(Pictured: Max Nibert, lead plaintiff, at the recent Freedom From Religion Foundation convention in San Antonio)
A federal judge ruled on Tuesday that families in Huntington, W. Va., can proceed with their lawsuit against a school district for hosting a religious revival during the school day. The Freedom From Religion Foundation represents the group of students and parents, who filed suit in February.
U.S. District Judge Robert Chambers issued a decision saying that the plaintiffs properly alleged violations of their First Amendment rights by the Cabell County Board of Education (BOE) and two school system employees.
“Plaintiffs clearly allege that the BOE has a long-standing custom and practice of allowing staff and outside adults to initiate, lead, and promote evangelical Christianity as part of programming within the schools in the district,” Chambers wrote in his opinion.
Chambers found that the “plaintiffs have adequately alleged that the pervasive and unabated actions of defendants in violation of the Establishment Clause are sufficient to show there is a ‘real and immediate’ risk of repetition that S.F. will be forced to attend other religious events at school.” The judge also determined that at least one of the student plaintiffs, identified by the initials S.F., has standing to bring the lawsuit and to pursue an injunction.
Chambers dismissed claims against school officials that were brought in their “official capacities” because those claims are redundant to claims against the Board of Education. That determination will have little effect on the case as it proceeds.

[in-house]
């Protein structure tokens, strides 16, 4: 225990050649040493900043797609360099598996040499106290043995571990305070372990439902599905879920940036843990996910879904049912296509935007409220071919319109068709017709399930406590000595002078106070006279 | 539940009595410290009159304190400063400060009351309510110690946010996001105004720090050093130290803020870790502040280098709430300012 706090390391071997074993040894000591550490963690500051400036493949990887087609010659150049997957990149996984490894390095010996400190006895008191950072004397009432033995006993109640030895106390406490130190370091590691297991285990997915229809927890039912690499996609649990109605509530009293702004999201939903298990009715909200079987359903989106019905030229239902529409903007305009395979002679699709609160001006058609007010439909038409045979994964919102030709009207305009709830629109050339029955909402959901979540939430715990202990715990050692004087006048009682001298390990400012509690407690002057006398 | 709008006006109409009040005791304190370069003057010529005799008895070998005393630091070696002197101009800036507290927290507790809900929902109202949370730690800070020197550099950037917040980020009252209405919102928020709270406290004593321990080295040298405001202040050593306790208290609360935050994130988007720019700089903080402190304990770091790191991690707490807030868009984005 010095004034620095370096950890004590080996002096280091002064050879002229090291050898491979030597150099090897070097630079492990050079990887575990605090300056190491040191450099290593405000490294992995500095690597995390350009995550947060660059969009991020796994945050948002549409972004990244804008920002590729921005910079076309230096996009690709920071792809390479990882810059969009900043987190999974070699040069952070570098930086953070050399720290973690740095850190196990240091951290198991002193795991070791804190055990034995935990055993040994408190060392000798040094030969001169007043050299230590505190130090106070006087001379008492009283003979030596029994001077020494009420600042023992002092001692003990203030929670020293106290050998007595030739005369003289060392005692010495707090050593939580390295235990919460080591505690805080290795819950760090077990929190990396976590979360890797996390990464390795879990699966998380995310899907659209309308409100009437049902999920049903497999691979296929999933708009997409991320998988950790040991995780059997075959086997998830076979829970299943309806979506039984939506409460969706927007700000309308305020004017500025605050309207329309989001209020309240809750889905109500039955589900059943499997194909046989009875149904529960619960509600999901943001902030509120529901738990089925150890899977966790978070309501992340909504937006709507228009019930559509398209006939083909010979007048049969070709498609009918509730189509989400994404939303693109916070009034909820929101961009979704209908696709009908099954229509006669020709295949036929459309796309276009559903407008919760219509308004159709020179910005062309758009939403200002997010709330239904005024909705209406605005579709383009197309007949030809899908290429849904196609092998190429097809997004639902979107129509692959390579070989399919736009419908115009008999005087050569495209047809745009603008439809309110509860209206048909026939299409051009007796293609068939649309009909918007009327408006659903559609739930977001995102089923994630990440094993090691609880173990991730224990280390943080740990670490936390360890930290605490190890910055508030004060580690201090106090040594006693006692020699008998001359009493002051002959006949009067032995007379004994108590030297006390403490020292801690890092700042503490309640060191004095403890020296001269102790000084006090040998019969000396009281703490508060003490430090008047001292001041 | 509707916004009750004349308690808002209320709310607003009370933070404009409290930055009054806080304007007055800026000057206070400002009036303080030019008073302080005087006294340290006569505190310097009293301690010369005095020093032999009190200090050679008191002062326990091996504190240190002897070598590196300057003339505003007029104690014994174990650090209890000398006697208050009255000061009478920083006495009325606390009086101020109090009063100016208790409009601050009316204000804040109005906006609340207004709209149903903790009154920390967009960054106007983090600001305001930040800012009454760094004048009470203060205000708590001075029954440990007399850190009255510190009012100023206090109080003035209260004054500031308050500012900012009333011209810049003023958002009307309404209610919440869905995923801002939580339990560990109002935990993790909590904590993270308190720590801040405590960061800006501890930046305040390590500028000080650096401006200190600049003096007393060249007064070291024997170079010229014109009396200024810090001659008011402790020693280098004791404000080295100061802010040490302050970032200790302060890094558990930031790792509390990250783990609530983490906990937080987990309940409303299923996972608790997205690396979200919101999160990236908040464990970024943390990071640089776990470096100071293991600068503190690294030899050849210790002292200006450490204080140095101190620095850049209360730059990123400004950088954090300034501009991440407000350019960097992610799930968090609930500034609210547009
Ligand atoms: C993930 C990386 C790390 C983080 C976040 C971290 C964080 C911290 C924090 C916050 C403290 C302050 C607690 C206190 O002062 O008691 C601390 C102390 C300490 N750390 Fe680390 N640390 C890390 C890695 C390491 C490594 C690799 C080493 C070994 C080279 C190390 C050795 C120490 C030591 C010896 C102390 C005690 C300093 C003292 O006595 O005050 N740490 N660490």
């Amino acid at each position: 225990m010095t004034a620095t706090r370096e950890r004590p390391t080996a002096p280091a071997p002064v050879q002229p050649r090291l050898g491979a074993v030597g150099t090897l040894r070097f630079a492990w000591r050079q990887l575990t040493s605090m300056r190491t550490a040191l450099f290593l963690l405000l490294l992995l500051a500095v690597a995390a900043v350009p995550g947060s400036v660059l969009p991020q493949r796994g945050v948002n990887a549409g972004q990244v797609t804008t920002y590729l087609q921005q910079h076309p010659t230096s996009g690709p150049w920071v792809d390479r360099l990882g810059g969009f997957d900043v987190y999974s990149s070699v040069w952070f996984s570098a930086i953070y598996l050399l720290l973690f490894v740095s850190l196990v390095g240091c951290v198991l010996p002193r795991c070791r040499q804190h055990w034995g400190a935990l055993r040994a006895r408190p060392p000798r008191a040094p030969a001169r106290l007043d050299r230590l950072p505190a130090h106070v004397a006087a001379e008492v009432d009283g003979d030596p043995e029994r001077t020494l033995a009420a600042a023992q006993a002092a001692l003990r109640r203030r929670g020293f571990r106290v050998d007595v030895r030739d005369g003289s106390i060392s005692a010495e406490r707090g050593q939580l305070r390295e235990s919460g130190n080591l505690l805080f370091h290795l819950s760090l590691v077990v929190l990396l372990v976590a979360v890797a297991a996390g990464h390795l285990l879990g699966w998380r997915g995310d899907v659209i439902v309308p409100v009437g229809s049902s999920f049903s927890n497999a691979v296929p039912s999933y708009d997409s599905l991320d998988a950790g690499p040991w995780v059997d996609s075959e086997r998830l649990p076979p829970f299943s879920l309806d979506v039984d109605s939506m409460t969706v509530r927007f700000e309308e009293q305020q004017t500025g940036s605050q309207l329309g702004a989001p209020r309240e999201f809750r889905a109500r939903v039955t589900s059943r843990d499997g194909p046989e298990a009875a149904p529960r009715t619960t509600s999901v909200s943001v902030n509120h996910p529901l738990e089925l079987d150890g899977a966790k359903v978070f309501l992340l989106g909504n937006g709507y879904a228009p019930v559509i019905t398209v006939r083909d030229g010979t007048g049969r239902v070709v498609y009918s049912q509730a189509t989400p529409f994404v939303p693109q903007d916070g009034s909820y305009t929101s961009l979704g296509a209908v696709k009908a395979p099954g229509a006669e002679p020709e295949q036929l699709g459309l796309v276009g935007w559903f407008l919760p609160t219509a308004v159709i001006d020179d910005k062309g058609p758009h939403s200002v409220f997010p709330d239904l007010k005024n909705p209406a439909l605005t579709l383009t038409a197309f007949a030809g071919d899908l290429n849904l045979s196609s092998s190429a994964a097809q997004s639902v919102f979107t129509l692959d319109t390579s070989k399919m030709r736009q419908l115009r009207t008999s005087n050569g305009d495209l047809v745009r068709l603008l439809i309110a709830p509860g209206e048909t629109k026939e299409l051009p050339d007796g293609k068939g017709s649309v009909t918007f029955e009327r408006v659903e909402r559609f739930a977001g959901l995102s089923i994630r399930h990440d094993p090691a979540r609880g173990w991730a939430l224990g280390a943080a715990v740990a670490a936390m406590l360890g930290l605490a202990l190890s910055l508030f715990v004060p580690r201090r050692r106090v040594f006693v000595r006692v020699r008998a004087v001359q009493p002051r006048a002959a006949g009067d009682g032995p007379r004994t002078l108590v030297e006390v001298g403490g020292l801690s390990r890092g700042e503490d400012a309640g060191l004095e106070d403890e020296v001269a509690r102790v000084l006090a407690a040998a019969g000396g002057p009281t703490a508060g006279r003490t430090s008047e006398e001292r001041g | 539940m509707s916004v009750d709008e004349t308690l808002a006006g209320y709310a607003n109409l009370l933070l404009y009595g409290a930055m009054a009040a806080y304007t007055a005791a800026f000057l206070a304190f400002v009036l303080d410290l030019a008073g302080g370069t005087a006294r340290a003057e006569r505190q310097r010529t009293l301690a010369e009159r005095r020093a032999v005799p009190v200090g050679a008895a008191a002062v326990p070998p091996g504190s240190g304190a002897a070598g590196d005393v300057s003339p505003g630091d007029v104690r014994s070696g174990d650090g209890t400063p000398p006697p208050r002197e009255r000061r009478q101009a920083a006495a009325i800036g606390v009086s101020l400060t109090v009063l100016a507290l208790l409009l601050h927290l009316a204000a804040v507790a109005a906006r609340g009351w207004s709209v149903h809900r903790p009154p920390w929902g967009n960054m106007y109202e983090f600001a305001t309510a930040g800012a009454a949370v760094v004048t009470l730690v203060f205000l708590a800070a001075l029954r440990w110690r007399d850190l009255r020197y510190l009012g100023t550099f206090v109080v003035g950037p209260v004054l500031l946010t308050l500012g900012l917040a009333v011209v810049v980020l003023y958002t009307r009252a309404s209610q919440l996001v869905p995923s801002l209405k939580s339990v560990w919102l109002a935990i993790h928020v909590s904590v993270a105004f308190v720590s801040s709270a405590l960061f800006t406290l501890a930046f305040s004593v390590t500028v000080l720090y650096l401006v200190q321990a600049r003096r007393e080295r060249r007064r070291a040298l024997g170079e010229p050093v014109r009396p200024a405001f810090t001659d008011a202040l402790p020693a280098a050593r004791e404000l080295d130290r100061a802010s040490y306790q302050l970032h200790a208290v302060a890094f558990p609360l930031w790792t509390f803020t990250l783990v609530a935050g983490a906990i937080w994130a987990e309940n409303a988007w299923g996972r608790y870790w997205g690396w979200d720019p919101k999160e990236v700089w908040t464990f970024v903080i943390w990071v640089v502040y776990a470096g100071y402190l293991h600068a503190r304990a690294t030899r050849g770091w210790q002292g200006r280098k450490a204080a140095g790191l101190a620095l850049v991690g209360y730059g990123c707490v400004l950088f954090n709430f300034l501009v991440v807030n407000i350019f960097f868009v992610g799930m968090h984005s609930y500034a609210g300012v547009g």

“We are pleased to see that the court will rule on this egregious religious revival that took place in a public school,” comments FFRF Co-President Annie Laurie Gaylor.
The revival was put on by evangelist Nik Walker, who runs Nik Walker Ministries. Although the event was billed as voluntary, two teachers escorted their entire classes to the revival, where students were instructed to bow their heads in prayer, raise up their hands, and were warned to follow Jesus or face eternal torment.
This revival is not the first time that FFRF has contacted the school system regarding religious entanglement issues. The national state/church watchdog has written several legal complaint letters about adult proselytizing, prayer and religious practices aimed at students within Cabell County Schools. The lawsuit challenges not only the revival event, but also the school system’s history of disregarding the religious freedom of its students and its promotion of Christian religious practices.
The plaintiffs are represented by attorneys Marcus Schneider and Kristina Whiteaker, as well as FFRF attorneys Patrick Elliott, Sam Grover and Christopher Line. This case is in the Southern District of West Virginia District Court with the case number 3:22-cv-00085.